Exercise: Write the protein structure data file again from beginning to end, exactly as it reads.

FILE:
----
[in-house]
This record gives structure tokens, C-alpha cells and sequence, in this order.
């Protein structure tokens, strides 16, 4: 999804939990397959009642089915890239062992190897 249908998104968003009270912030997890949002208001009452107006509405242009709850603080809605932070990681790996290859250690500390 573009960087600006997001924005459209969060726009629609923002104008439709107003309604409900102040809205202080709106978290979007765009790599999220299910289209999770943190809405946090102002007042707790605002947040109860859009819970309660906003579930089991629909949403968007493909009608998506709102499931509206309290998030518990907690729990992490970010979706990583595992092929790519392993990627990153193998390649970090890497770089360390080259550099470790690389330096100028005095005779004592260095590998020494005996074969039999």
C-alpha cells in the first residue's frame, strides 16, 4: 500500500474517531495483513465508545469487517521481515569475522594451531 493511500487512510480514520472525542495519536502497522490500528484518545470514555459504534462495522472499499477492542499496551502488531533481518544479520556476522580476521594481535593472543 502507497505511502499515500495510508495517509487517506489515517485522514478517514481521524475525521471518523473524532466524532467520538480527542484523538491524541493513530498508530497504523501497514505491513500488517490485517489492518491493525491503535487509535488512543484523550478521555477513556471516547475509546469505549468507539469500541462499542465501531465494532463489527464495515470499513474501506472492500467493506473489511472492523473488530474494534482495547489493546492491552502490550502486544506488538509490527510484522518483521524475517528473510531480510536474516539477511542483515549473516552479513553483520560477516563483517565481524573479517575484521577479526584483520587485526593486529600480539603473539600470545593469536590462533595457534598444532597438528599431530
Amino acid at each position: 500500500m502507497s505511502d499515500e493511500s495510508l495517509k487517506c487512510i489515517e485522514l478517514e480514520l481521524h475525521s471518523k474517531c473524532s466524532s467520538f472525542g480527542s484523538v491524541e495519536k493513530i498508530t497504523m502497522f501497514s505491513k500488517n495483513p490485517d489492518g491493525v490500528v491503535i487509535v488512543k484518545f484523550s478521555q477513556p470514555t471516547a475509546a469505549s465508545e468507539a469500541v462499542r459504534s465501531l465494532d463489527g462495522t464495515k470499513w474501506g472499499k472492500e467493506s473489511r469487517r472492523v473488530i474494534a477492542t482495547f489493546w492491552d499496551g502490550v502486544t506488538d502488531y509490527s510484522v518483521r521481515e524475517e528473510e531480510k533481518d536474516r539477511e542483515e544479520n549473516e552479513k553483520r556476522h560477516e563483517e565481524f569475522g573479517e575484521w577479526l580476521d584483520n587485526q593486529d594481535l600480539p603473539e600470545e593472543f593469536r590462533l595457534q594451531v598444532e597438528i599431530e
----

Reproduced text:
[in-house]
This record gives structure tokens, C-alpha cells and sequence, in this order.
């Protein structure tokens, strides 16, 4: 999804939990397959009642089915890239062992190897 249908998104968003009270912030997890949002208001009452107006509405242009709850603080809605932070990681790996290859250690500390 573009960087600006997001924005459209969060726009629609923002104008439709107003309604409900102040809205202080709106978290979007765009790599999220299910289209999770943190809405946090102002007042707790605002947040109860859009819970309660906003579930089991629909949403968007493909009608998506709102499931509206309290998030518990907690729990992490970010979706990583595992092929790519392993990627990153193998390649970090890497770089360390080259550099470790690389330096100028005095005779004592260095590998020494005996074969039999």
C-alpha cells in the first residue's frame, strides 16, 4: 500500500474517531495483513465508545469487517521481515569475522594451531 493511500487512510480514520472525542495519536502497522490500528484518545470514555459504534462495522472499499477492542499496551502488531533481518544479520556476522580476521594481535593472543 502507497505511502499515500495510508495517509487517506489515517485522514478517514481521524475525521471518523473524532466524532467520538480527542484523538491524541493513530498508530497504523501497514505491513500488517490485517489492518491493525491503535487509535488512543484523550478521555477513556471516547475509546469505549468507539469500541462499542465501531465494532463489527464495515470499513474501506472492500467493506473489511472492523473488530474494534482495547489493546492491552502490550502486544506488538509490527510484522518483521524475517528473510531480510536474516539477511542483515549473516552479513553483520560477516563483517565481524573479517575484521577479526584483520587485526593486529600480539603473539600470545593469536590462533595457534598444532597438528599431530
Amino acid at each position: 500500500m502507497s505511502d499515500e493511500s495510508l495517509k487517506c487512510i489515517e485522514l478517514e480514520l481521524h475525521s471518523k474517531c473524532s466524532s467520538f472525542g480527542s484523538v491524541e495519536k493513530i498508530t497504523m502497522f501497514s505491513k500488517n495483513p490485517d489492518g491493525v490500528v491503535i487509535v488512543k484518545f484523550s478521555q477513556p470514555t471516547a475509546a469505549s465508545e468507539a469500541v462499542r459504534s465501531l465494532d463489527g462495522t464495515k470499513w474501506g472499499k472492500e467493506s473489511r469487517r472492523v473488530i474494534a477492542t482495547f489493546w492491552d499496551g502490550v502486544t506488538d502488531y509490527s510484522v518483521r521481515e524475517e528473510e531480510k533481518d536474516r539477511e542483515e544479520n549473516e552479513k553483520r556476522h560477516e563483517e565481524f569475522g573479517e575484521w577479526l580476521d584483520n587485526q593486529d594481535l600480539p603473539e600470545e593472543f593469536r590462533l595457534q594451531v598444532e597438528i599431530e